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Hobbes;H.L.A. Hart;Laws of Nature;Legal Positivism;Morality
This essay explores Hobbes's account of the mutual-containment thesis, which has been a puzzle for Hobbes scholars. Specifically, it investigates Hobbes's account of the relationship between positive and natural law, i.e., law and morality. While the core purpose of Hobbes's political thought appears to justify an absolute power, and hence Hobbes was often seen as a legal positivist (akin to John Austin's command theory), his account of laws of nature (supposed to impose restrictions upon political authority) has been gaining attention in recent years. Additionally, I argue that Hobbes's account of laws of nature is neither ＂self-effacing＂, as some have argued, nor a ＂façade of absolutism＂. While Hobbes's conception of laws of nature as equity does not impose limits upon sovereign power as traditional natural laws did, it has function through rulings of the subordinate Judge. I indicate that Hobbes's accounts of the role and importance of the Judge's interpretation, and how the law is verified by the subordinate Judge, show that his legal theory has been oversimplified by both the legal positivist and natural law interpretations. I conclude that neither of these contrasting theories is able to tell the whole story of Hobbes's legal theory.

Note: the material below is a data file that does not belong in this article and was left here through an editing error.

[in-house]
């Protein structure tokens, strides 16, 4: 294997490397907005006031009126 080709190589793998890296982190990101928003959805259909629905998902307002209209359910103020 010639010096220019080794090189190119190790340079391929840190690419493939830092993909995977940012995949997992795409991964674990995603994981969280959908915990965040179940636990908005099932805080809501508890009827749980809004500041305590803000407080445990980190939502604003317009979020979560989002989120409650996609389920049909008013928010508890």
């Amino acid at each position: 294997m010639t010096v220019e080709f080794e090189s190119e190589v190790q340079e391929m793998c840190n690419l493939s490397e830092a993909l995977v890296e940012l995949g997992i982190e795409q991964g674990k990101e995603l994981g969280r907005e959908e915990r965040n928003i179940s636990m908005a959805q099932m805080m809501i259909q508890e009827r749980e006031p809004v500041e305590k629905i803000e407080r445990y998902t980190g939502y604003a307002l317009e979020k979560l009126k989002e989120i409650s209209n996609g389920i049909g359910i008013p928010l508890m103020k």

|Relation:||A Journal for Philosophical Study of Public Affairs 政治與社會哲學評論, No.68期, pp.107-142|
|Appears in Collections:||[政治學系] 期刊論文|
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